Japan will accept an international court ruling that its whaling program is not conducted for scientific purposes and that such activity should be stopped, a government official quoted Prime Minister Shinzo Abe as saying Wednesday.
“It is extremely regrettable and disappointing, but Japan will abide by the ruling,” Abe reportedly said.
He made the remark in a meeting with Koji Tsuruoka, who represented the government in the case presented to the International Court of Justice in The Hague.
Tsuruoka told reporters afterward that he — as the leader of the Japanese delegation — had been “sternly reprimanded” by Abe over the outcome.
The ruling was made Monday in a case lodged by Australia that sought to end Japanese whaling in the Antarctic Ocean.
At a Liberal Democratic Party meeting on whaling, held Wednesday, an official of the Fisheries Agency said the body will give up its so-called research whaling program in the Antarctic Ocean for fiscal 2014, given the U.N. court’s decision.
With the court’s judgment, which is binding, Japan’s whalers will now be forced to re-examine their program.
Japan has long maintained that most whale species are in no danger of extinction and that scientific whaling is necessary to manage what it sees as a marine resource that, after World War II, was an important protein source for an impoverished nation.
But with its whaling fleet in need of refurbishing and consumer interest in whale meat low, observers have said the court ruling might provide the government with an opportunity to abandon an expensive program and improve its international standing.
Meanwhile, other experts said Japan could try to rescue its Antarctic whaling program by sharply reducing catch quotas and devising a new, more persuasive program that requires killing whales.
One of the most likely scenarios seems to be that Tokyo will submit a revamped research whaling program for approval by the International Whaling Commission.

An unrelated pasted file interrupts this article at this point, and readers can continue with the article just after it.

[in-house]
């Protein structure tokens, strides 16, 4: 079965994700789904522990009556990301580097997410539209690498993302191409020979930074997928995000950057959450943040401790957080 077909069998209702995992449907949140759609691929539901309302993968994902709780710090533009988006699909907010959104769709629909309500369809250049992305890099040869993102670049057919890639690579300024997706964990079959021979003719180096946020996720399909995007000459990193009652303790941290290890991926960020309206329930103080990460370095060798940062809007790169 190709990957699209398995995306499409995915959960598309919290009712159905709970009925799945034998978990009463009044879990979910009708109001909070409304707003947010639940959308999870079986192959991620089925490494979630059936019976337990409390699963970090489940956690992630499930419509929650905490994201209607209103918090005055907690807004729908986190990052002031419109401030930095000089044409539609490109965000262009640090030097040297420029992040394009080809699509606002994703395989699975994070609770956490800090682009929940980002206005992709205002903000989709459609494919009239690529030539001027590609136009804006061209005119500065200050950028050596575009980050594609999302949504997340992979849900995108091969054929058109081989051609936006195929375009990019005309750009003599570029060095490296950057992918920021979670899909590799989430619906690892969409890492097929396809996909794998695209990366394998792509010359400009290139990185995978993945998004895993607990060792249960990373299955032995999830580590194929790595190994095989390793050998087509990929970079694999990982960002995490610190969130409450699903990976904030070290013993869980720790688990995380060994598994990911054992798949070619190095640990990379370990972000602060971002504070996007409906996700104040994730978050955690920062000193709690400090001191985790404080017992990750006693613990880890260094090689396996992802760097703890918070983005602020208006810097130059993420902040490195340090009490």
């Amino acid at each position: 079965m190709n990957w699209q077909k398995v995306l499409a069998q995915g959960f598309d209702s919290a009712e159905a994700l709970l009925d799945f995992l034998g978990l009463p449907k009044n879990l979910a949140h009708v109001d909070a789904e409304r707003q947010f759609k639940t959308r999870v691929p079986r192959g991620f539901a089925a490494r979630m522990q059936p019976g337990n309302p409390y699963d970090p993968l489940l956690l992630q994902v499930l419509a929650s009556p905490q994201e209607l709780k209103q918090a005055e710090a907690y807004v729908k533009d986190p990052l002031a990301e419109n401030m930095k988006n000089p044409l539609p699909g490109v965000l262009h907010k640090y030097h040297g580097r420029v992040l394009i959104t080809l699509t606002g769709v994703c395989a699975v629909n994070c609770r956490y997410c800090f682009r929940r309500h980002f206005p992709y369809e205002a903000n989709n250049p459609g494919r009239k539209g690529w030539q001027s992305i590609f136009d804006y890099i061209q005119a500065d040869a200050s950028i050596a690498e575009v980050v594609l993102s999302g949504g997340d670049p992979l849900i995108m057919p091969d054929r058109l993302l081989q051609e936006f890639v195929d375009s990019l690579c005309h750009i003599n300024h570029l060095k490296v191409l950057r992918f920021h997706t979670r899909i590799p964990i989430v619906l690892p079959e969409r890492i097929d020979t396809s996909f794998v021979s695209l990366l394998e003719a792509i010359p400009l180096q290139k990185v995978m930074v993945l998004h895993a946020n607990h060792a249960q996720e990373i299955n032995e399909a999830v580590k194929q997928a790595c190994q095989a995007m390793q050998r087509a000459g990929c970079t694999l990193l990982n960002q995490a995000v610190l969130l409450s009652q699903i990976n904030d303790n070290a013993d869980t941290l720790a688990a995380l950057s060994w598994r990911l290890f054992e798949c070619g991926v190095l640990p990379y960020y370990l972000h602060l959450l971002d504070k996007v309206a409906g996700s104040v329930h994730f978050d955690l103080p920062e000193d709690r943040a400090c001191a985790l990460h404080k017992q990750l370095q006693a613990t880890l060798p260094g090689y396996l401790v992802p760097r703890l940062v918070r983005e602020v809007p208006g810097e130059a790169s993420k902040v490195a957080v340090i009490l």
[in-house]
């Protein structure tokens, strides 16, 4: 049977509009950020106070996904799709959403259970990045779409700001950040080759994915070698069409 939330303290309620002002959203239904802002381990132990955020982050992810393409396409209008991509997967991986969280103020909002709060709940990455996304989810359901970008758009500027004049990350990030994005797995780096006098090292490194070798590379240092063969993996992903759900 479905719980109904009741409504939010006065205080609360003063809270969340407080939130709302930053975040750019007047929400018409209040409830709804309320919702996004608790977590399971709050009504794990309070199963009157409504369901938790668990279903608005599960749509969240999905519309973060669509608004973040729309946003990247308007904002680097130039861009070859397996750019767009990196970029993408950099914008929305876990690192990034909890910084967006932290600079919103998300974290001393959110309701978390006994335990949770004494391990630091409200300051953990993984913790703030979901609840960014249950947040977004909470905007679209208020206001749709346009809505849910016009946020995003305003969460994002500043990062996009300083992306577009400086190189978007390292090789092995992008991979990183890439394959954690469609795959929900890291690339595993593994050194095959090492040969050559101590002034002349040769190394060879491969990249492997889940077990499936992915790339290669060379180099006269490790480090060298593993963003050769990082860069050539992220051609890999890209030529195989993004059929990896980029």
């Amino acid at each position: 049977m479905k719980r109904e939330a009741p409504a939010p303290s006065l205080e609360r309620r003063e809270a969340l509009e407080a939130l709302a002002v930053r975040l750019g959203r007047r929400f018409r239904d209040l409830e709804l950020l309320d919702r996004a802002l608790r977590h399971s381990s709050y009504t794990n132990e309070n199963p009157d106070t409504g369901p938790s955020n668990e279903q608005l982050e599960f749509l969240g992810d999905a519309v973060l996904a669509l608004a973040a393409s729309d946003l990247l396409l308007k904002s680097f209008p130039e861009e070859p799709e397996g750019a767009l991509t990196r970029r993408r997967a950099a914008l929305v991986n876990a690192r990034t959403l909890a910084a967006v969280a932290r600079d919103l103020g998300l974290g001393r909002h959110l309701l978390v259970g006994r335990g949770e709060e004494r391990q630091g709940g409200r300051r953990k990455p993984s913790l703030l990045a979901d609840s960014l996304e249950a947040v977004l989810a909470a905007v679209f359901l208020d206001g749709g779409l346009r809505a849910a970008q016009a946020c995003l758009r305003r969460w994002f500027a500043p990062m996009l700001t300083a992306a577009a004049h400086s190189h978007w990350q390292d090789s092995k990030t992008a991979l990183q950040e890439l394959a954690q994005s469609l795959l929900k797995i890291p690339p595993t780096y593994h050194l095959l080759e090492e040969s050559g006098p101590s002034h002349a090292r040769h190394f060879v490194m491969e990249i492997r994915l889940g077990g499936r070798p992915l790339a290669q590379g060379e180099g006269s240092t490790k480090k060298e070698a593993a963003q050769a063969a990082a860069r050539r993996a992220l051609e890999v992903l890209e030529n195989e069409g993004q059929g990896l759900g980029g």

“One thing Japan needs to do is make its scientific goals match the number of whales that it takes,” said Masayuki Komatsu, formerly Japan’s chief whaling negotiator.
“It’s actually OK to hunt even more whales. But what will happen is that the number of whales taken will decrease,” added Komatsu, now a visiting research professor at the International Center for the Study of East Asian Development.
More than half of IWC members oppose whaling — a situation that has led Japan to call the body “dysfunctional” — so obtaining approval for any new proposals could be tough, Japanese media said.
The U.N. tribunal said no further licenses should be issued for scientific whaling, in which animals are first examined for research purposes before the meat is sold.
“The research objectives must be sufficient to justify the lethal sampling,” said presiding Judge Peter Tomka of Slovakia.
Japan also conducts separate hunts in the Northern Pacific, while its fishermen engage in small-scale coastal whaling. An annual dolphin slaughter near the city of Taiji, Wakayama Prefecture, has also drawn harsh global criticism.
Japan signed a 1986 ban on whaling but has continued to hunt up to 850 minke whales in the Southern Ocean, as well as smaller numbers of fin and humpback whales, citing a 1946 treaty that permits killing the giant mammals for research.
But even though Abe himself hails from one of the nation’s key whaling regions, the ruling might not be entirely unwelcome in some parts of the government, said Jun Morikawa, a professor of Rakuno Gakuen University in Hokkaido, a specialist on whaling and politics in Japan.
“I have the impression that a lot of people in government may be relieved . . . It gives them a chance to stop, they can say that Japan fought hard but now needs to accept the result,” Morikawa said.